For Unto Us…
Recent discoveries in addition to the archives of the Granger-Snape correspondence as collected in the publication, What I Want My Words to Do to You.
by Severus Snape and Hermione Granger
edited by Lm. Samiko
It was indicated in my previous publication, What I Want My Words to Do to You, that the included missives were the entirety of the surviving correspondence between Severus Snape and Hermione Granger-Snape. Happily, this has proven not to be so. Recent renovations to the family home have uncovered these previously unknown letters, which Madam Apollonia Snape-Patil has very kindly permitted to be published. Once again, I must offer my sincere thanks to her in allowing academia this very personal glimpse into the lives of these great heroes, particularly considering, as she says, 'the likelihood of my father's ghost returning simply to scream at me.' Lm. Samiko
December 8, 21xx.
December 24, 20xx
To my most beloved Hermione,
Christmas has come upon us again, the season during which you badger and berate me, constantly nagging about my 'humbug nature', and I daresay you are quite correct; I have never comprehended what you call the 'Christmas Spirit.' As far as I have observed, the Christmas Spirit consists of Albus's— and now Minerva's —fervour to over-decorate the castle unto the last pebble of the foundation stones and the Muggles' fervour to trample each other in some absurd quest to spend less money then their neighbours on gifts they don't want to give to people they don't like— and who don't want whatever rubbish they've been given. That is my impression in the general, at any rate. In the specific… I do not wish to go overmuch into detail, beloved, so let me simply say that being allowed to stay in a mostly empty castle watching other people receive presents I couldn't afford was the better manner of spending my 'holiday.'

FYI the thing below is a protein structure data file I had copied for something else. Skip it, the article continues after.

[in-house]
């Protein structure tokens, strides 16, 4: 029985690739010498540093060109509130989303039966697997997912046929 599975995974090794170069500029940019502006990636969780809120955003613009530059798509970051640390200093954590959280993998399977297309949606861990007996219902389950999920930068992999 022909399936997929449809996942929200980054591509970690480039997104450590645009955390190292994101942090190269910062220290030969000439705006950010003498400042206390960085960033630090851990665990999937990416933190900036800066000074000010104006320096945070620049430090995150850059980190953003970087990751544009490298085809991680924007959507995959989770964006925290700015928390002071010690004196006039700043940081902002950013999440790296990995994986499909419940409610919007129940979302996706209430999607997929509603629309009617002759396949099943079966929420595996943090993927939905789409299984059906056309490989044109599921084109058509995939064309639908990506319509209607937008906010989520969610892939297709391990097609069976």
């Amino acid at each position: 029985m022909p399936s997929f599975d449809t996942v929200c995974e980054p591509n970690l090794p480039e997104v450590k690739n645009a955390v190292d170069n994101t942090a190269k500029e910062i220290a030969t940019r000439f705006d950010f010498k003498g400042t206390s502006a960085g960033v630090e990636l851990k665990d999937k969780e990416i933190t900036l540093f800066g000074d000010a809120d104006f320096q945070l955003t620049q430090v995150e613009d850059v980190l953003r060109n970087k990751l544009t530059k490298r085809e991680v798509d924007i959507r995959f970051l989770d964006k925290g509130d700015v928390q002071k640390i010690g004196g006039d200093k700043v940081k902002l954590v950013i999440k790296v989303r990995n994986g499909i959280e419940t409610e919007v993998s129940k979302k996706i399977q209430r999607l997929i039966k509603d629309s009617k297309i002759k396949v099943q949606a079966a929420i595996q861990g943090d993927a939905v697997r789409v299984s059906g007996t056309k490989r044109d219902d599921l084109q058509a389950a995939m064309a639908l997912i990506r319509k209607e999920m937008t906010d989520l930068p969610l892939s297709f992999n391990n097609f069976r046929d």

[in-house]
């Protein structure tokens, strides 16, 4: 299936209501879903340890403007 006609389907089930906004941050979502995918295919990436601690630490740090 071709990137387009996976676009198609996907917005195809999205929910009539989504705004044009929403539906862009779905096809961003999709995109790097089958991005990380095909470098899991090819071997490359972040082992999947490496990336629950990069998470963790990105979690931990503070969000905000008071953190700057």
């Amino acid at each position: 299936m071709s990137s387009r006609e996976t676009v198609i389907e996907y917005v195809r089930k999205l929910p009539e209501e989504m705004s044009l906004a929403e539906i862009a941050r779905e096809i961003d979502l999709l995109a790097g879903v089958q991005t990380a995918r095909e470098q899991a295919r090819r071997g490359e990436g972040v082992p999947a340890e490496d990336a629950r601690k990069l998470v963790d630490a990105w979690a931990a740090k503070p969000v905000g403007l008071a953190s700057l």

Your efforts of the past three years, though heroic in their own way, can hardly be expected to counteract the experiences of several previous decades.
After all, what is there in this forced gift-giving— not to mention the forced socialization —to celebrate or enjoy? I have never understood this process. I doubt I ever will.
I needed to write this, Hermione, to acquaint you with things I wouldn't say to you before. That said, I believe that this year… this year, I begin to understand, in some manner, something of the original spirit of Christmas, the event that inspired all of the pursuant nonsense that you are so determined I enjoy. For, after all, this Christmas, you have given me the one gift I never expected— or, indeed, ever knew I wanted. But then, perhaps 'wanted' is not quite the correct word. Nor is 'needed', I think, though that word has its own validity. For how else could I understand… any of the emotions I am feeling right now? I cannot even begin to name them as I sit here next to your bed, writing this letter. Do you know, Hermione, I find you beautiful as you sleep here, though sweat has plastered curls to your forehead. I never thought to find anything that would strike me so deeply in my soul. I thought such a thing didn't— in fact, couldn't —exist. But I was wrong. And for that, I am so profoundly grateful that these words seem the weakest I have ever penned to you. I cannot think how much more inadequate they would be if I tried to speak them to you. I should merely sound a fool. Perhaps I am. For I am certainly not an eloquent man, however much you try to convince me otherwise. How can I even begin to make you understand what I cannot even articulate to myself? For that matter, I shall probably burn this letter once I finish it. Then, at least, there will be no physical evidence of this… impossibility. I can at least spare you my ridiculous maunderings.